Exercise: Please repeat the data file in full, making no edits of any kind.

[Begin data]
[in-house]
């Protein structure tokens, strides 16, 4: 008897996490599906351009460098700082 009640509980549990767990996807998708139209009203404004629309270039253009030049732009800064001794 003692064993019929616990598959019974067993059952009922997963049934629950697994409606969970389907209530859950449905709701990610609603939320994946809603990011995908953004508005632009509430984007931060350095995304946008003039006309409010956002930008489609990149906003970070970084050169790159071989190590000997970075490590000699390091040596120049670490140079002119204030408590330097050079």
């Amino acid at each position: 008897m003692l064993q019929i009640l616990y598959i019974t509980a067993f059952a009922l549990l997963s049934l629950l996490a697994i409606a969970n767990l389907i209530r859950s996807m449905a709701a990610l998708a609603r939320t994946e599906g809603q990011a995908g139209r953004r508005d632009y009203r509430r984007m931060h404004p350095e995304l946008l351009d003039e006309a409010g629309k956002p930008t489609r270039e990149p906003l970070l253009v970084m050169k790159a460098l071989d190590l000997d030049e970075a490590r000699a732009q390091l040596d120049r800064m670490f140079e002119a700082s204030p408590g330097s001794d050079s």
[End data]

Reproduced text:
[in-house]
């Protein structure tokens, strides 16, 4: 008897996490599906351009460098700082 009640509980549990767990996807998708139209009203404004629309270039253009030049732009800064001794 003692064993019929616990598959019974067993059952009922997963049934629950697994409606969970389907209530859950449905709701990610609603939320994946809603990011995908953004508005632009509430984007931060350095995304946008003039006309409010956002930008489609990149906003970070970084050169790159071989190590000997970075490590000699390091040596120049670490140079002119204030408590330097050079």
């Amino acid at each position: 008897m003692l064993q019929i009640l616990y598959i019974t509980a067993f059952a009922l549990l997963s049934l629950l996490a697994i409606a969970n767990l389907i209530r859950s996807m449905a709701a990610l998708a609603r939320t994946e599906g809603q990011a995908g139209r953004r508005d632009y009203r509430r984007m931060h404004p350095e995304l946008l351009d003039e006309a409010g629309k956002p930008t489609r270039e990149p906003l970070l253009v970084m050169k790159a460098l071989d190590l000997d030049e970075a490590r000699a732009q390091l040596d120049r800064m670490f140079e002119a700082s204030p408590g330097s001794d050079s």